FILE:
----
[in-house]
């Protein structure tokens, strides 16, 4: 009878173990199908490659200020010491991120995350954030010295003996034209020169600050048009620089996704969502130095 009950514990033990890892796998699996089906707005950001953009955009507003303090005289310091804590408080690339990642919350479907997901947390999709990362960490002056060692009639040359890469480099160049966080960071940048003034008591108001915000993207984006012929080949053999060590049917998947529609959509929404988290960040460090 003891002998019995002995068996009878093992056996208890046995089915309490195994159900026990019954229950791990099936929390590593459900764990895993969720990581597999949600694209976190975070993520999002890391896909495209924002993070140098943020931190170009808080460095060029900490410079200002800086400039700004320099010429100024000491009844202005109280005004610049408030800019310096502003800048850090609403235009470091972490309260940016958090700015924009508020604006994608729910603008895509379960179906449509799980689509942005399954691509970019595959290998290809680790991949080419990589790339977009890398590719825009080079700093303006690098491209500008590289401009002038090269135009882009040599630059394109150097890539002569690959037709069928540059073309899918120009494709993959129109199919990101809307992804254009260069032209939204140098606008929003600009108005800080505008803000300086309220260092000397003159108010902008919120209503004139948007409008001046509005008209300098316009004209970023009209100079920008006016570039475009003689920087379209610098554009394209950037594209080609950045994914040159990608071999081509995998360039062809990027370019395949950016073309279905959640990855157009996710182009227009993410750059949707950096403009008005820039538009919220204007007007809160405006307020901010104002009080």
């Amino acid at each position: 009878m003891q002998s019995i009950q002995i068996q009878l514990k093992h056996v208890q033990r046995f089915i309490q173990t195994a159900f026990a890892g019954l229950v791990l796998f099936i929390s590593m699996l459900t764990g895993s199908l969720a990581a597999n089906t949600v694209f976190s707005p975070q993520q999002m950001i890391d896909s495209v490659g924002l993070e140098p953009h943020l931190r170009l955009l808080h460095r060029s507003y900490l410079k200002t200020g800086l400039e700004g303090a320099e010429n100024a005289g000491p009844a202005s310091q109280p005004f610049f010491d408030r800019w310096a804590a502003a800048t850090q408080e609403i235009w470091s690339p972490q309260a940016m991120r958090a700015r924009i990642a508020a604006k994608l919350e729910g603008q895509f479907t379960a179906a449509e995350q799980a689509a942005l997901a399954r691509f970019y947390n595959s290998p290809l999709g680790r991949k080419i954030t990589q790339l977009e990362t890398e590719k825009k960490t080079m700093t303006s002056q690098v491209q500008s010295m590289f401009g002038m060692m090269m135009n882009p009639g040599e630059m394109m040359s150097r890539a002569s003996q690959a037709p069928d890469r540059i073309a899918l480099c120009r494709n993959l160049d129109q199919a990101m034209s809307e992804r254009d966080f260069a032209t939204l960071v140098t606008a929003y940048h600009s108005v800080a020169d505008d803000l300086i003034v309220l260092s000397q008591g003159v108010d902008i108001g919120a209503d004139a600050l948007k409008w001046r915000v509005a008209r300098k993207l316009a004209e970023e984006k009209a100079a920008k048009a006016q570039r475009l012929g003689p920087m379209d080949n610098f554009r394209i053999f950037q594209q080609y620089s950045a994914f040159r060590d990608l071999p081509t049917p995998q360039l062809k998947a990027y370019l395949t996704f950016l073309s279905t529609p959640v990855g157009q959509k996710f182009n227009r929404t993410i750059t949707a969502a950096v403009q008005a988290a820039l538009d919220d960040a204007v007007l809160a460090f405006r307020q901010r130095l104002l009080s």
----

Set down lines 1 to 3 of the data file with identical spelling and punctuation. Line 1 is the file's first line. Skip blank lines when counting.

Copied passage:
[in-house]
């Protein structure tokens, strides 16, 4: 009878173990199908490659200020010491991120995350954030010295003996034209020169600050048009620089996704969502130095 009950514990033990890892796998699996089906707005950001953009955009507003303090005289310091804590408080690339990642919350479907997901947390999709990362960490002056060692009639040359890469480099160049966080960071940048003034008591108001915000993207984006012929080949053999060590049917998947529609959509929404988290960040460090 003891002998019995002995068996009878093992056996208890046995089915309490195994159900026990019954229950791990099936929390590593459900764990895993969720990581597999949600694209976190975070993520999002890391896909495209924002993070140098943020931190170009808080460095060029900490410079200002800086400039700004320099010429100024000491009844202005109280005004610049408030800019310096502003800048850090609403235009470091972490309260940016958090700015924009508020604006994608729910603008895509379960179906449509799980689509942005399954691509970019595959290998290809680790991949080419990589790339977009890398590719825009080079700093303006690098491209500008590289401009002038090269135009882009040599630059394109150097890539002569690959037709069928540059073309899918120009494709993959129109199919990101809307992804254009260069032209939204140098606008929003600009108005800080505008803000300086309220260092000397003159108010902008919120209503004139948007409008001046509005008209300098316009004209970023009209100079920008006016570039475009003689920087379209610098554009394209950037594209080609950045994914040159990608071999081509995998360039062809990027370019395949950016073309279905959640990855157009996710182009227009993410750059949707950096403009008005820039538009919220204007007007809160405006307020901010104002009080």
């Amino acid at each position: 009878m003891q002998s019995i009950q002995i068996q009878l514990k093992h056996v208890q033990r046995f089915i309490q173990t195994a159900f026990a890892g019954l229950v791990l796998f099936i929390s590593m699996l459900t764990g895993s199908l969720a990581a597999n089906t949600v694209f976190s707005p975070q993520q999002m950001i890391d896909s495209v490659g924002l993070e140098p953009h943020l931190r170009l955009l808080h460095r060029s507003y900490l410079k200002t200020g800086l400039e700004g303090a320099e010429n100024a005289g000491p009844a202005s310091q109280p005004f610049f010491d408030r800019w310096a804590a502003a800048t850090q408080e609403i235009w470091s690339p972490q309260a940016m991120r958090a700015r924009i990642a508020a604006k994608l919350e729910g603008q895509f479907t379960a179906a449509e995350q799980a689509a942005l997901a399954r691509f970019y947390n595959s290998p290809l999709g680790r991949k080419i954030t990589q790339l977009e990362t890398e590719k825009k960490t080079m700093t303006s002056q690098v491209q500008s010295m590289f401009g002038m060692m090269m135009n882009p009639g040599e630059m394109m040359s150097r890539a002569s003996q690959a037709p069928d890469r540059i073309a899918l480099c120009r494709n993959l160049d129109q199919a990101m034209s809307e992804r254009d966080f260069a032209t939204l960071v140098t606008a929003y940048h600009s108005v800080a020169d505008d803000l300086i003034v309220l260092s000397q008591g003159v108010d902008i108001g919120a209503d004139a600050l948007k409008w001046r915000v509005a008209r300098k993207l316009a004209e970023e984006k009209a100079a920008k048009a006016q570039r475009l012929g003689p920087m379209d080949n610098f554009r394209i053999f950037q594209q080609y620089s950045a994914f040159r060590d990608l071999p081509t049917p995998q360039l062809k998947a990027y370019l395949t996704f950016l073309s279905t529609p959640v990855g157009q959509k996710f182009n227009r929404t993410i750059t949707a969502a950096v403009q008005a988290a820039l538009d919220d960040a204007v007007l809160a460090f405006r307020q901010r130095l104002l009080s």